How a shift in public policy could ease the affordability crisis

By Michael Mata

How a shift in public policy could ease the affordability crisis

Industry Super Australia (ISA), a research and advocacy body for industry super funds, recently released a new discussion paper that aims to understand the underlying causes of the housing affordability crisis. The paper also considered some useful policy responses in the “current and historical context”.

“Housing affordability has become a prominent issue after several years of double-digit price growth in certain major property markets,” ISA said in its report. “House price pressures are most acute in south-east Australian capital cities and certain coastal regional centres. The cities which are our economy’s engines of growth are also the places where housing stress is greatest.”

The price surge in these localities is forcing much of the population to live further away from their workplaces, leading to longer commutes. Strained housing affordability is also impacting society’s most vulnerable, with lower and middle income earners finding it increasingly difficult to balance earning a living with family and other obligations.

Additionally: 

  • Key workers, such as police officers, teachers, and nurses, have to make long commutes, as they cannot afford to live near the communities they serve.
  • Adult children are staying at home longer, marrying later, and taking longer to save for a home deposit.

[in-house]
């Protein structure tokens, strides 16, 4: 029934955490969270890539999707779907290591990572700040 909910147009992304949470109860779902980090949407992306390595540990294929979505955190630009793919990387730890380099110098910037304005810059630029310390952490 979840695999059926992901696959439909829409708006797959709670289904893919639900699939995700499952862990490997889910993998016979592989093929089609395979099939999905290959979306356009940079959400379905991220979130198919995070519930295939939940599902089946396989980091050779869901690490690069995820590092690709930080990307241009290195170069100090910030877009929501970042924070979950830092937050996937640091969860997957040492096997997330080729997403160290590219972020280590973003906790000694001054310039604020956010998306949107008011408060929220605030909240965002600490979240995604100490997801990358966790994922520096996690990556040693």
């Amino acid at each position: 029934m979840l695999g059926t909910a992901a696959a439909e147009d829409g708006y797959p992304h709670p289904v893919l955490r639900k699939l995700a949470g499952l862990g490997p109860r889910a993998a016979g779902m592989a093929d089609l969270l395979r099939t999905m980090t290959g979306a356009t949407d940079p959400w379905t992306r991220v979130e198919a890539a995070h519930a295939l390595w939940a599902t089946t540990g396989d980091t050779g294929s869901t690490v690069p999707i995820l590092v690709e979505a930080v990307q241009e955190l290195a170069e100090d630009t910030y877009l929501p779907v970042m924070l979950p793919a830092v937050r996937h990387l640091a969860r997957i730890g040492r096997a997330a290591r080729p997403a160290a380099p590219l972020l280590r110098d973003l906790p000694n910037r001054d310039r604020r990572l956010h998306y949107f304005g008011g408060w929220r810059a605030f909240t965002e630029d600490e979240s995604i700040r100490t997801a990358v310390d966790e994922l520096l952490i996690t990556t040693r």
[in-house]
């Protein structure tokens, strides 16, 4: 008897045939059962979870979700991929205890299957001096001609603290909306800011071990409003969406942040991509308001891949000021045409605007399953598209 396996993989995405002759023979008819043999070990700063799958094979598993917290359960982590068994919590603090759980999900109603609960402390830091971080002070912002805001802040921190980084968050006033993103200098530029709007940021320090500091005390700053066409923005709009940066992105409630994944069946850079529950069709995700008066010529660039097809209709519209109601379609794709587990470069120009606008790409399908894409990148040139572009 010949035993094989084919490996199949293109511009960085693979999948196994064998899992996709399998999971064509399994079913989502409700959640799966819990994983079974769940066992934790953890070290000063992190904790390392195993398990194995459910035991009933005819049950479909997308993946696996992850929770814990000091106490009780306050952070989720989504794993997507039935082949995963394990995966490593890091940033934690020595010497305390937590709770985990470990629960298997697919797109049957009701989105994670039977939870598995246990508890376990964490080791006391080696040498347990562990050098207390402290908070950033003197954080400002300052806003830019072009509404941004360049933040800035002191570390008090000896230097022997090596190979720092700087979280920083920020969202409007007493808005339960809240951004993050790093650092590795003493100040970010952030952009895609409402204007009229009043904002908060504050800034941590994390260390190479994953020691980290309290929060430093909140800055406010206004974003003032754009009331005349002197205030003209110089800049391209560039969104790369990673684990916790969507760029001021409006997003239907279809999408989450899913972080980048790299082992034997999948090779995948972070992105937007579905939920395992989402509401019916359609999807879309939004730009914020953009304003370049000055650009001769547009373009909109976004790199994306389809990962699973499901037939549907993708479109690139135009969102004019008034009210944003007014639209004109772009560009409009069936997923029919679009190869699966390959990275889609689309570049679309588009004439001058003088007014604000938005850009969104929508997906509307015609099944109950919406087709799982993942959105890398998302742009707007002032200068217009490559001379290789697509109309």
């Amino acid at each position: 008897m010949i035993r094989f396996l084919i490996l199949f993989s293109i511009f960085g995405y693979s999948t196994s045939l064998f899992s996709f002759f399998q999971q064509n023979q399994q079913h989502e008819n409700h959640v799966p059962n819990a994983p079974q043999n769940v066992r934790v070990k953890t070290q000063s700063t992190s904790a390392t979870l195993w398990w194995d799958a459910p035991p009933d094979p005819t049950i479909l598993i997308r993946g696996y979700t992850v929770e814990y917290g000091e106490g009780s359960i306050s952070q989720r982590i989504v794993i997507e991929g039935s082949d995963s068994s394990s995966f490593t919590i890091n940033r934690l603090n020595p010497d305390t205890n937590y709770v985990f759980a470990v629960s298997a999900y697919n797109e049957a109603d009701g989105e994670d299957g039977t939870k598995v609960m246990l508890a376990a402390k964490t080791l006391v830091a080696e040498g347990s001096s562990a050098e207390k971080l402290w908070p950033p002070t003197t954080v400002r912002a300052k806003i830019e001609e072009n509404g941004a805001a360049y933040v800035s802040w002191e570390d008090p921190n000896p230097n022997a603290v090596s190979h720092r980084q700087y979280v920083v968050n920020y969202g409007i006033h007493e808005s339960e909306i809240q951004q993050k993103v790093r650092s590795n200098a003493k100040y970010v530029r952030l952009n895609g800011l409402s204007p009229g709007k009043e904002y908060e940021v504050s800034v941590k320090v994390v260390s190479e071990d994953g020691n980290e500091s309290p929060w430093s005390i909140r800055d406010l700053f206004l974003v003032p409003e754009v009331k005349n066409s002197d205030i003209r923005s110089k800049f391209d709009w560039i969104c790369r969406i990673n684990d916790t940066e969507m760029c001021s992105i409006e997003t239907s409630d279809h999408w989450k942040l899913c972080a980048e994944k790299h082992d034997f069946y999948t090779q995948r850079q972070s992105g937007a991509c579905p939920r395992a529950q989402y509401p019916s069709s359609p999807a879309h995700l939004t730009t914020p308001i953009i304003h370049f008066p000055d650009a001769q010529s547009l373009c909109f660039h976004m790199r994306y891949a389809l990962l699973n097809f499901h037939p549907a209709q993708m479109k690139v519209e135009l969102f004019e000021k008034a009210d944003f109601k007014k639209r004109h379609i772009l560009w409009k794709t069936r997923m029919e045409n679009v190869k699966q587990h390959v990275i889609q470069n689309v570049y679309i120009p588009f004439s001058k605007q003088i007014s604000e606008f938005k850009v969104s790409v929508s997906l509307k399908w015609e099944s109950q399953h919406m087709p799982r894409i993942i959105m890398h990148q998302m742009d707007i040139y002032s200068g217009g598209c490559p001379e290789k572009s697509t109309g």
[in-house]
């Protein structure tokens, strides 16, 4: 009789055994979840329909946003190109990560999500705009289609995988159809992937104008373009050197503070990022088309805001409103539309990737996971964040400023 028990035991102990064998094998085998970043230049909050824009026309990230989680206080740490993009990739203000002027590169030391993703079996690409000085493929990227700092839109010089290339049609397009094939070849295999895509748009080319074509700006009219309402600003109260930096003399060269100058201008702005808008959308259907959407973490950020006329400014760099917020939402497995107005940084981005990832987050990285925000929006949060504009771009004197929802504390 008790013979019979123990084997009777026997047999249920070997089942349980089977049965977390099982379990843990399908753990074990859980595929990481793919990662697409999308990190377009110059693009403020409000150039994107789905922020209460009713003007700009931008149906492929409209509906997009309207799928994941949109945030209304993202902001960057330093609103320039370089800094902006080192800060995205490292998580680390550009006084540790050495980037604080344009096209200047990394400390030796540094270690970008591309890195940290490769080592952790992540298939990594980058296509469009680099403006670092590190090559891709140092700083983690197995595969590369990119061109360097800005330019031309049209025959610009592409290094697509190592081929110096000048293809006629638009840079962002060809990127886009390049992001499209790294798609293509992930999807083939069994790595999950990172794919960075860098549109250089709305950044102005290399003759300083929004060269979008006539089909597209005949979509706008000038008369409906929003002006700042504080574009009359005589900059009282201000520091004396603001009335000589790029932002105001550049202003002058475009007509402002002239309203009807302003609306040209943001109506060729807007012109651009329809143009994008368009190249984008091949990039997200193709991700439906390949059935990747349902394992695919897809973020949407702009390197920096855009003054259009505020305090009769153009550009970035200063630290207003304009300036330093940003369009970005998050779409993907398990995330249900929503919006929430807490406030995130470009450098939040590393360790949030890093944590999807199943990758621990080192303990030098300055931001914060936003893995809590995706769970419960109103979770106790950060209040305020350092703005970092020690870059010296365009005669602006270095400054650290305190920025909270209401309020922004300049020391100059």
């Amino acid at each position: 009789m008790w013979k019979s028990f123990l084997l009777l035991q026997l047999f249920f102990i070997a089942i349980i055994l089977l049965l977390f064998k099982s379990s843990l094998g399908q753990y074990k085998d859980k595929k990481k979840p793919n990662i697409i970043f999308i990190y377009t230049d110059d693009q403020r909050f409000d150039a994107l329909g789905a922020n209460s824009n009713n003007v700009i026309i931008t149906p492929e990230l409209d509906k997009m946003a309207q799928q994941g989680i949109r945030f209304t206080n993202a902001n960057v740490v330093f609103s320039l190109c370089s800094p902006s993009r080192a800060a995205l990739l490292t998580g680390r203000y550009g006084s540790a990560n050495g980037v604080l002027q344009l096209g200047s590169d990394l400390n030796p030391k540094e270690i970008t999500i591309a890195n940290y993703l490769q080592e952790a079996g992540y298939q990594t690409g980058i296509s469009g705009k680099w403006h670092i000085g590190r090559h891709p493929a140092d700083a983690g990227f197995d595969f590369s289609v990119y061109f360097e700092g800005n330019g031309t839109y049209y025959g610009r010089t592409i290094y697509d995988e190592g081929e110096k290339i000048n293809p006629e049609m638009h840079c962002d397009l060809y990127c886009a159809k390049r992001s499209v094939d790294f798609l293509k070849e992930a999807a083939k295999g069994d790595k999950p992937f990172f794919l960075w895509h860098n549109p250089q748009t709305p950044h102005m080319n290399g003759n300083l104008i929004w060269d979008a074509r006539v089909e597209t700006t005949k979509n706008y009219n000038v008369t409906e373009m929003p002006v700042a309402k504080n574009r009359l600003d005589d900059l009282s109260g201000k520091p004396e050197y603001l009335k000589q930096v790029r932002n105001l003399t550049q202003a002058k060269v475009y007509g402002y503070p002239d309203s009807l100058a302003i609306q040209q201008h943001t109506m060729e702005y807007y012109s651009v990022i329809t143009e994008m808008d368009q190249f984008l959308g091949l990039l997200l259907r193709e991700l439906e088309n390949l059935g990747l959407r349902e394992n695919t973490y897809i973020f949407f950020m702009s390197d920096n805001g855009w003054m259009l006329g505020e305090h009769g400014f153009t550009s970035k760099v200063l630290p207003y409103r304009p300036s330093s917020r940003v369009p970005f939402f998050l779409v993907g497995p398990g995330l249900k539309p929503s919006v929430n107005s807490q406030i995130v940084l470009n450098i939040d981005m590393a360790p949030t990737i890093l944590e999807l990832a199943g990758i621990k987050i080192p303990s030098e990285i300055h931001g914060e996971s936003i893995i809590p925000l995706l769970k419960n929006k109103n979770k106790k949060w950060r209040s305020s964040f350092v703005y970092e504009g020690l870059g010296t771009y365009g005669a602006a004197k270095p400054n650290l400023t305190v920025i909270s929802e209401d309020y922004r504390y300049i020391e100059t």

• Many older Aussies are residing in large houses that no longer suit their lifestyles, while a greater number of retirees are renting or paying off a mortgage.
  • More Australians are renting compared to previous decades.

“Australia’s housing affordability problem has developed over several decades and will require a long-term commitment to resolve,” ISA said. “While housing construction activity in 2016 and 2017 has kept pace with population growth, it has not dampened demand generated by years of under-building in certain key localities.”

The problem is exacerbated by the lack of attention being paid to affordable rental housing for low to moderate income households. “In 2009, the National Housing Supply Council reported that the supply of affordable rental dwellings for low income earners had fallen in absolute and relative terms in the decade to 2006, despite a 20 per cent increase in the overall supply of housing. Since then the situation has only worsened.”

To ease the crisis, various levels of government need to cooperate

According to ISA, a pragmatic mixture of housing policies across all levels of government would help smoothen out the imbalances in the major property markets.

“Federal, state and local governments need to find ways to coordinate activity without duplication or political interference,” ISA said.

Other suggestions provided by the research and advocacy body include:

  • Linking federal government planning, and state and local government housing approval processes, to estimates of regional housing supply gaps.
  • Encouraging more work and student visa holders to reside outside housing market hotspots.
  • Redirecting all foreign investment to new residential property.
  • Reforming the land tax in Australia by abolishing stamp duties and replacing them with a mixture of land and betterment taxes.
  • Reorienting the $12bn spent annually in federal tax concessions towards investment allowances for greenfield developments and institutional investment in new assisted housing.